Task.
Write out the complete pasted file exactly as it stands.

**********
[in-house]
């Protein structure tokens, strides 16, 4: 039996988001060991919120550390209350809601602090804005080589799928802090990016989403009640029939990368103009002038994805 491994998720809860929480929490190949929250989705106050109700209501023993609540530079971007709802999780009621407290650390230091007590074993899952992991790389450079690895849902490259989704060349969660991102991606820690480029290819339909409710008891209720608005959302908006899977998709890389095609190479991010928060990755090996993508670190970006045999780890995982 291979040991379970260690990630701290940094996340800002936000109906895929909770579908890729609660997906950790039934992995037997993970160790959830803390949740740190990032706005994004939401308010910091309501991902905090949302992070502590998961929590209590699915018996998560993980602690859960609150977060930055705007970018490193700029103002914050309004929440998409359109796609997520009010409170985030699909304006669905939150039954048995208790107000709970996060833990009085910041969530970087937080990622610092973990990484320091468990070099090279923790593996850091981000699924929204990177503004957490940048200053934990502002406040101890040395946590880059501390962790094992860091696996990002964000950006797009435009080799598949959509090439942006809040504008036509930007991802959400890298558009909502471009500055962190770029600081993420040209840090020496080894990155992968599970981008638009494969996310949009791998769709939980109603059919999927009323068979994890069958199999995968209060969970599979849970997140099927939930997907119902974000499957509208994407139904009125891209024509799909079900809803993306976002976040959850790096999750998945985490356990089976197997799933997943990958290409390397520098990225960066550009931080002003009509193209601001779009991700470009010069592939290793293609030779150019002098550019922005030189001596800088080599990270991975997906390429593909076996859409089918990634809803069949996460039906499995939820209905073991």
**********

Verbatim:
[in-house]
């Protein structure tokens, strides 16, 4: 039996988001060991919120550390209350809601602090804005080589799928802090990016989403009640029939990368103009002038994805 491994998720809860929480929490190949929250989705106050109700209501023993609540530079971007709802999780009621407290650390230091007590074993899952992991790389450079690895849902490259989704060349969660991102991606820690480029290819339909409710008891209720608005959302908006899977998709890389095609190479991010928060990755090996993508670190970006045999780890995982 291979040991379970260690990630701290940094996340800002936000109906895929909770579908890729609660997906950790039934992995037997993970160790959830803390949740740190990032706005994004939401308010910091309501991902905090949302992070502590998961929590209590699915018996998560993980602690859960609150977060930055705007970018490193700029103002914050309004929440998409359109796609997520009010409170985030699909304006669905939150039954048995208790107000709970996060833990009085910041969530970087937080990622610092973990990484320091468990070099090279923790593996850091981000699924929204990177503004957490940048200053934990502002406040101890040395946590880059501390962790094992860091696996990002964000950006797009435009080799598949959509090439942006809040504008036509930007991802959400890298558009909502471009500055962190770029600081993420040209840090020496080894990155992968599970981008638009494969996310949009791998769709939980109603059919999927009323068979994890069958199999995968209060969970599979849970997140099927939930997907119902974000499957509208994407139904009125891209024509799909079900809803993306976002976040959850790096999750998945985490356990089976197997799933997943990958290409390397520098990225960066550009931080002003009509193209601001779009991700470009010069592939290793293609030779150019002098550019922005030189001596800088080599990270991975997906390429593909076996859409089918990634809803069949996460039906499995939820209905073991």